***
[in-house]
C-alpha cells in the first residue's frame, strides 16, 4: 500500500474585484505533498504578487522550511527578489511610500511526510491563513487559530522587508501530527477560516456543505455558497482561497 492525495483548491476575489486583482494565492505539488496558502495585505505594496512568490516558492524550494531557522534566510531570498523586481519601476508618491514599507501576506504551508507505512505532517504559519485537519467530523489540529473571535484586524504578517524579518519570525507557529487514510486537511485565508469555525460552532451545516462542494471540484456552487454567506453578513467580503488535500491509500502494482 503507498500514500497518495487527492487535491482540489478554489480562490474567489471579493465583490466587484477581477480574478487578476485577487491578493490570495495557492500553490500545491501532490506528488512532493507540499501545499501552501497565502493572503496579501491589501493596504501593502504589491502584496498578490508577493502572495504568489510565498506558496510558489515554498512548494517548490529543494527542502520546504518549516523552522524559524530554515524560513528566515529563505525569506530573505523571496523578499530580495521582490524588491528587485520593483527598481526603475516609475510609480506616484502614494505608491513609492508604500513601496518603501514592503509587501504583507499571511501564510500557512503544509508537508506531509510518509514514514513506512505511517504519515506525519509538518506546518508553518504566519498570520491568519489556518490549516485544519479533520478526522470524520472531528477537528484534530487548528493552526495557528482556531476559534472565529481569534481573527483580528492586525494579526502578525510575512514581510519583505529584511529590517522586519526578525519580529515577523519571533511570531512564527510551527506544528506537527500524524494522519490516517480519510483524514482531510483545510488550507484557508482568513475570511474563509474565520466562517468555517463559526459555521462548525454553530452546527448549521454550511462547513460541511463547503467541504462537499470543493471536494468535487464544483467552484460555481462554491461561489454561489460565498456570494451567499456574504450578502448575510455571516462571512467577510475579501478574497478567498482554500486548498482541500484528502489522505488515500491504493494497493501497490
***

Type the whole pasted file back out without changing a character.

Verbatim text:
[in-house]
C-alpha cells in the first residue's frame, strides 16, 4: 500500500474585484505533498504578487522550511527578489511610500511526510491563513487559530522587508501530527477560516456543505455558497482561497 492525495483548491476575489486583482494565492505539488496558502495585505505594496512568490516558492524550494531557522534566510531570498523586481519601476508618491514599507501576506504551508507505512505532517504559519485537519467530523489540529473571535484586524504578517524579518519570525507557529487514510486537511485565508469555525460552532451545516462542494471540484456552487454567506453578513467580503488535500491509500502494482 503507498500514500497518495487527492487535491482540489478554489480562490474567489471579493465583490466587484477581477480574478487578476485577487491578493490570495495557492500553490500545491501532490506528488512532493507540499501545499501552501497565502493572503496579501491589501493596504501593502504589491502584496498578490508577493502572495504568489510565498506558496510558489515554498512548494517548490529543494527542502520546504518549516523552522524559524530554515524560513528566515529563505525569506530573505523571496523578499530580495521582490524588491528587485520593483527598481526603475516609475510609480506616484502614494505608491513609492508604500513601496518603501514592503509587501504583507499571511501564510500557512503544509508537508506531509510518509514514514513506512505511517504519515506525519509538518506546518508553518504566519498570520491568519489556518490549516485544519479533520478526522470524520472531528477537528484534530487548528493552526495557528482556531476559534472565529481569534481573527483580528492586525494579526502578525510575512514581510519583505529584511529590517522586519526578525519580529515577523519571533511570531512564527510551527506544528506537527500524524494522519490516517480519510483524514482531510483545510488550507484557508482568513475570511474563509474565520466562517468555517463559526459555521462548525454553530452546527448549521454550511462547513460541511463547503467541504462537499470543493471536494468535487464544483467552484460555481462554491461561489454561489460565498456570494451567499456574504450578502448575510455571516462571512467577510475579501478574497478567498482554500486548498482541500484528502489522505488515500491504493494497493501497490